The GOP's selective compassion
Froma Harrop: 'The GOP's selective compassion'
Posted on Thursday, March 24 @ 09:45:08 EST
By Froma Harrop, The Day
I have a question for all those "culture of life" people praying in front of Terri Schiavo's hospital: Where were you last week when President Bush and the Republican Congress were pushing to cut Medicaid? Medicaid is the medical lifeline for the poor. And, by the way, it is picking up some of Schiavo's hospital bills.
Are you aware of your inconsistency? Or are you just pawns of the Republican Party?
You fixate over a woman who has hung in a vegetative state for 15 years, but stand mute as 45 million of your fellow Americans go without any health coverage. More than 18,000 adult Americans die every year for lack of health insurance, according to the Institute of Medicine in Washington.
Perhaps you'd like to hear the story of another woman, Annette Arrico. A divorced mother, Arrico ran a tiny beauty parlor in Rhode Island, serving mostly elderly ladies. After expenses, she took home only $150 a week and could not afford health insurance.
Some years ago, Arrico found a lump in her breast. She knew the lump meant trouble, but she tried to ignore it.
"I had all I could do to bring up our daughter," she said at the time.
Pushed by her daughter, Arrico finally saw a doctor, but by then it was too late to help her. She subsequently died.
There are thousands of Annette Arricos among us today. Lacking health insurance, they do not seek preventive care and avoid getting a diagnosis. That's why the mortality rate from cancer is up to two times higher for uninsured people than those with coverage, says a Henry J. Kaiser Family Foundation study.
Florida Gov. Jeb Bush has spent the past year plumping up his "pro-life" credentials with grand displays of hypocrisy. He made a big show of inserting himself into the Schiavo case -- basically denying a husband's rights as his wife's legal guardian. While doing that, Bush presided over the unspeakable act of throwing 105,000 poor children off the state's health-insurance program.
Where were the religious leaders then, and where were their followers?
"I see many religious groups stepping forward and saying it's wrong to take a feeding tube from Terri," says Arthur Caplan, director of the Center for Bioethics at the University of Pennsylvania. "I don't hear anything about it being wrong not to vaccinate tens of thousands of children. The Congress still accepts the reality of uninsured children in America, which is beyond the moral pale."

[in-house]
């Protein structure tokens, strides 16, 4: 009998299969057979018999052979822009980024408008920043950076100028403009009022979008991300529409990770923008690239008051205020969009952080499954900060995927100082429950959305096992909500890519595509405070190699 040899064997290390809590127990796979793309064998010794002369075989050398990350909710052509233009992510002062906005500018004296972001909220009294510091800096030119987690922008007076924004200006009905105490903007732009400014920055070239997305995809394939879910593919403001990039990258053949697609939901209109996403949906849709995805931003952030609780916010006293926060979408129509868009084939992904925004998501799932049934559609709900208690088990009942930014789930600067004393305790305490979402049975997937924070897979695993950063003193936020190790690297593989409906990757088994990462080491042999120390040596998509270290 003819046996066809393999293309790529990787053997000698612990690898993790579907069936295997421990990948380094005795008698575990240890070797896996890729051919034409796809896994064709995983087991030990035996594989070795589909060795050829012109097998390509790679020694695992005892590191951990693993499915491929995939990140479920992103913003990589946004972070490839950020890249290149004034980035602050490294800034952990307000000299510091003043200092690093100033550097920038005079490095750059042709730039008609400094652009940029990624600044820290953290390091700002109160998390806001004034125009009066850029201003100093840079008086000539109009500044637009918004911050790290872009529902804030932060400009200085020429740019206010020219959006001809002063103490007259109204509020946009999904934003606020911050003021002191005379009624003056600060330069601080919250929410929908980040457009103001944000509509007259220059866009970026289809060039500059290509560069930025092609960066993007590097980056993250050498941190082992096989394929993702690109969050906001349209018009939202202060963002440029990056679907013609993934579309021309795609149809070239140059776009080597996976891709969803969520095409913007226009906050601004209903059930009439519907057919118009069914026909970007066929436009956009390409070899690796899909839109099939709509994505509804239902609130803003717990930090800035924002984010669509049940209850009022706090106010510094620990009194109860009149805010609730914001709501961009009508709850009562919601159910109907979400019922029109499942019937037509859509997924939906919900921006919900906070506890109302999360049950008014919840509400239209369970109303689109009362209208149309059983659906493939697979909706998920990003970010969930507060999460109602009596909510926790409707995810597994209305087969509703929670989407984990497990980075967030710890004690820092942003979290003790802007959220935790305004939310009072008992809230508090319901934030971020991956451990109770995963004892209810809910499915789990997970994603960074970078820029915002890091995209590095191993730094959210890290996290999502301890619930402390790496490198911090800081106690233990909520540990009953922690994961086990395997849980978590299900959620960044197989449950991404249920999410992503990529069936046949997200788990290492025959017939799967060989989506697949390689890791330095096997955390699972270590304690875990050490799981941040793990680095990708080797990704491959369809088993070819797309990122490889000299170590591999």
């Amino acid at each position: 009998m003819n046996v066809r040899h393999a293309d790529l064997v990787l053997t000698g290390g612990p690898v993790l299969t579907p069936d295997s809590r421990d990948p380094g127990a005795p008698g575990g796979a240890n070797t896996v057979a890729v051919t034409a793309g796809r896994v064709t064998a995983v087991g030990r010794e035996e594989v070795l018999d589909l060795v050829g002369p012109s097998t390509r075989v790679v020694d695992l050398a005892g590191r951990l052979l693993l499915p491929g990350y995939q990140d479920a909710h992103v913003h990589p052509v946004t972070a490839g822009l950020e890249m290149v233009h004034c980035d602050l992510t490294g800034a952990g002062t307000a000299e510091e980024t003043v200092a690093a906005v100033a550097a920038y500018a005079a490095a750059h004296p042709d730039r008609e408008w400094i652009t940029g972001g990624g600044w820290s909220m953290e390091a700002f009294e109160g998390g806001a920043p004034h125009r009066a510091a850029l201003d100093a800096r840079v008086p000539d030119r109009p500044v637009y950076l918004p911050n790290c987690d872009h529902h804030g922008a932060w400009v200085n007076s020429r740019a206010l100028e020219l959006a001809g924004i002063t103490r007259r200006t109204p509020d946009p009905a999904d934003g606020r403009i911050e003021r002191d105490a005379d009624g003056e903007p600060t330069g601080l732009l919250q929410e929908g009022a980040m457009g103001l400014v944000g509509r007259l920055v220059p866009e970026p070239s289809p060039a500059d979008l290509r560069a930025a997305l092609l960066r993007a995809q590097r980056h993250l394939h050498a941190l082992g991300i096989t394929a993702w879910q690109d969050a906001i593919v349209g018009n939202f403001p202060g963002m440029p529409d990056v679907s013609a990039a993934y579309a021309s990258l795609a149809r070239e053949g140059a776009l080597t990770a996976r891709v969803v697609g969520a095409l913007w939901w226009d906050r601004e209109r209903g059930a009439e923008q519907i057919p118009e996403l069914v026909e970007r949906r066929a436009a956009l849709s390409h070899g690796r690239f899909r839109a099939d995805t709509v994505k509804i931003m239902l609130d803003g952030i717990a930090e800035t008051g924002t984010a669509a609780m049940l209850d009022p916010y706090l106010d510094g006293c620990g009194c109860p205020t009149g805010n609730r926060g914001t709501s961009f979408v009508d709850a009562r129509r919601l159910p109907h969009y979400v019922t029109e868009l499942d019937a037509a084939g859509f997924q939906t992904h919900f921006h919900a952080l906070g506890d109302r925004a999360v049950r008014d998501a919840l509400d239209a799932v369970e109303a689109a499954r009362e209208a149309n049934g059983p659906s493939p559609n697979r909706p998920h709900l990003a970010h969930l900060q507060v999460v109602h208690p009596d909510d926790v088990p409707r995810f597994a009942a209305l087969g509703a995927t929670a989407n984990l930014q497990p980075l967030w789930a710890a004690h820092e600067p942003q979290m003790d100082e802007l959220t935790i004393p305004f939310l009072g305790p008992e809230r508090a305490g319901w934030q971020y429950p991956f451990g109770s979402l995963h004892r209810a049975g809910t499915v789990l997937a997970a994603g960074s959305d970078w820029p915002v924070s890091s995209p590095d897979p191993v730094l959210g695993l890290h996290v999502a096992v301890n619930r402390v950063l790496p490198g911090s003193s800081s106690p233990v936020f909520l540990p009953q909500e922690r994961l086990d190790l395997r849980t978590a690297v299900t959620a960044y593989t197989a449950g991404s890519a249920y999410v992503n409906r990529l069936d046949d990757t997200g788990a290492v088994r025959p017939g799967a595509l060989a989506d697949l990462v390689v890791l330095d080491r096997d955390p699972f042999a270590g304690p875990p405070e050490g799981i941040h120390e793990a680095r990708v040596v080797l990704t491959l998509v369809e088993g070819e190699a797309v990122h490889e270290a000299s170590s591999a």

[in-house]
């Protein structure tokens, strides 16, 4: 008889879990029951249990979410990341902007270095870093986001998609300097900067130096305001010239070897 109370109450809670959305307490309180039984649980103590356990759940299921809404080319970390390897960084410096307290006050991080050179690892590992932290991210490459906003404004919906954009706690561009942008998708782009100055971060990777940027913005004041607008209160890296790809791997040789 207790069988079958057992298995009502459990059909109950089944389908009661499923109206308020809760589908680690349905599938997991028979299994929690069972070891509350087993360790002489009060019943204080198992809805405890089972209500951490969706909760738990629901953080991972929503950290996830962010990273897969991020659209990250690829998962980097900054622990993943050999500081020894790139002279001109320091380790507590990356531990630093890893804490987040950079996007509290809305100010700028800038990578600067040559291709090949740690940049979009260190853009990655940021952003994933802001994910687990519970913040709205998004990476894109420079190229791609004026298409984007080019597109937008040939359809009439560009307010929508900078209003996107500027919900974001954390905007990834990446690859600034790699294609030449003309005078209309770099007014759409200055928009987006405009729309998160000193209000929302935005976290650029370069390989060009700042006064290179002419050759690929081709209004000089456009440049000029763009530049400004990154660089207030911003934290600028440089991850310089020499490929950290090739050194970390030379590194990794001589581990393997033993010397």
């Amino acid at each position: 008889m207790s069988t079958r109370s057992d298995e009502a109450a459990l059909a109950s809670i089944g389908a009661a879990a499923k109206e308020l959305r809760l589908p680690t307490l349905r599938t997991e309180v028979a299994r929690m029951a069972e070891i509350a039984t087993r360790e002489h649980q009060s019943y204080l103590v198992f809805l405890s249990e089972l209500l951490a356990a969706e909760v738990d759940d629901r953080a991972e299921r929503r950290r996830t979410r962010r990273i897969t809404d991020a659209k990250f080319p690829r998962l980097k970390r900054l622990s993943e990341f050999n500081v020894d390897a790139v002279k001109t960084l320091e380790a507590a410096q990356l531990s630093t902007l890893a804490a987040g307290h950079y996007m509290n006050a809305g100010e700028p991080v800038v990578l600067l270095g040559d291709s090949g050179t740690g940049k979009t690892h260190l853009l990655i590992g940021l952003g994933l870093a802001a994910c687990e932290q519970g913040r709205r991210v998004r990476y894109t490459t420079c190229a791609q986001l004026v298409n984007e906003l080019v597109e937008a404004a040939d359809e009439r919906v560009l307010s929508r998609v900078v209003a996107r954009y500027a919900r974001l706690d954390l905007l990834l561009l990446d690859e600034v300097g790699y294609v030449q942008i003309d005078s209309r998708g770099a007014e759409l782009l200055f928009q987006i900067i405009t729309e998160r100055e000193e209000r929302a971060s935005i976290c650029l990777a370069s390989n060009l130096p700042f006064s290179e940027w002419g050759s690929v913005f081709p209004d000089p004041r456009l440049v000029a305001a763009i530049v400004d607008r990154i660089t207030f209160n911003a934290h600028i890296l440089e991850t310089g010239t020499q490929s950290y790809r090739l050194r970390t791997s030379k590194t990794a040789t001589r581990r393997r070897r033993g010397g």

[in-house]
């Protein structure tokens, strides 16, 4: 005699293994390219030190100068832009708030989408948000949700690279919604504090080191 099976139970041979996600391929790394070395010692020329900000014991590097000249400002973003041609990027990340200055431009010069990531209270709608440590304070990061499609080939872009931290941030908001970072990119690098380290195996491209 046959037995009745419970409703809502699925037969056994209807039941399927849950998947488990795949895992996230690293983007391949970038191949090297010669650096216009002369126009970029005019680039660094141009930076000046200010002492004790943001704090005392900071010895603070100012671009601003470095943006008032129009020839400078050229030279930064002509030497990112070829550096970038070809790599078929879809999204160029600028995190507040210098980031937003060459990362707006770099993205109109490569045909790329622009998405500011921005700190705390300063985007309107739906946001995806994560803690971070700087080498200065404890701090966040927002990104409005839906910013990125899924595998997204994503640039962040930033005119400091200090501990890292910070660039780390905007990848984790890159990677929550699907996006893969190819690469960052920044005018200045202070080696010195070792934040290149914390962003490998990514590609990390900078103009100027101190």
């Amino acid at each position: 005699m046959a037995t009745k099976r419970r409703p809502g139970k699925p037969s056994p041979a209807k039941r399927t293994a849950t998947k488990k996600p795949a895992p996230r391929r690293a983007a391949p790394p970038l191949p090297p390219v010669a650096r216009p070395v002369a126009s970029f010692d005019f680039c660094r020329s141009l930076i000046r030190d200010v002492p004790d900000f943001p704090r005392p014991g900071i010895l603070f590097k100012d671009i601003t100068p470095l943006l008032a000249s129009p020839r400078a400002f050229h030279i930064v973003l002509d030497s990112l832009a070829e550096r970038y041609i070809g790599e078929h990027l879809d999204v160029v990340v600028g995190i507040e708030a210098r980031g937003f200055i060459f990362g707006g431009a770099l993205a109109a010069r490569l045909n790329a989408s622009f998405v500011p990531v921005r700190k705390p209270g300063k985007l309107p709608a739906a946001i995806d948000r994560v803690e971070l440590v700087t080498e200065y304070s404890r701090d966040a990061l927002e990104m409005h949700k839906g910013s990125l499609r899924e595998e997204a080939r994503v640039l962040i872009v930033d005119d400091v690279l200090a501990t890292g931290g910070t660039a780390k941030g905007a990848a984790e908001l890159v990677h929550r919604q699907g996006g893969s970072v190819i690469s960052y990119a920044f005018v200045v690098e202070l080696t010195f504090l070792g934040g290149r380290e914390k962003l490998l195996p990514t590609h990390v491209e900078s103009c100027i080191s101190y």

But "pro-life" advocates have nonetheless rallied to Senate Majority Leader Bill Frist, House Majority Leader Tom Delay and Wisconsin Rep. James Sensenbrenner, as they make political hay off the Schiavo tragedy.
That "leaders" of disability groups would add their praise is beyond comprehension. After all, Americans with disabilities get most of their funding from Medicaid. Frist, Delay and Sensenbrenner were directing the attack on the program. The disabled might ask why their alleged spokesman did not stop them.
Here is another question for the "pro-life" folks: Where were you two weeks ago, when the Senate voted to toughen the nation's bankruptcy laws? The bill made no distinction between debt run up in a casino and debt run up in a hospital. A recent Harvard study found that nearly half of the personal bankruptcies were caused by unexpected medical bills. Funny, but I don't recall any spiritual leaders rushing to protect families in a medical crisis from losing all in a bankruptcy.
Of course, the Schiavo case is ripe for political exploitation. The following memo was sent to Republican senators: "The pro-life base will be excited that the Senate is debating this important issue."
To the pliant members of the "pro-life" base: Follow your orders, and get excited over a poor woman who can neither think nor emote and for whom doctors can do nothing. Interfere with a husband's decision to end medical treatment for a wife who has floated between life and death for 15 years.
Then sit back as your political masters try to cut the programs that help the sick, the frail and the dying. Let credit card companies harass families overwhelmed by medical expenses.
You have every right to call yourselves "defenders of life." Just as long as no one else has to.
Froma Harrop writes for the Providence Journal-Bulletin.
(c) 2005 The Day Publishing Co.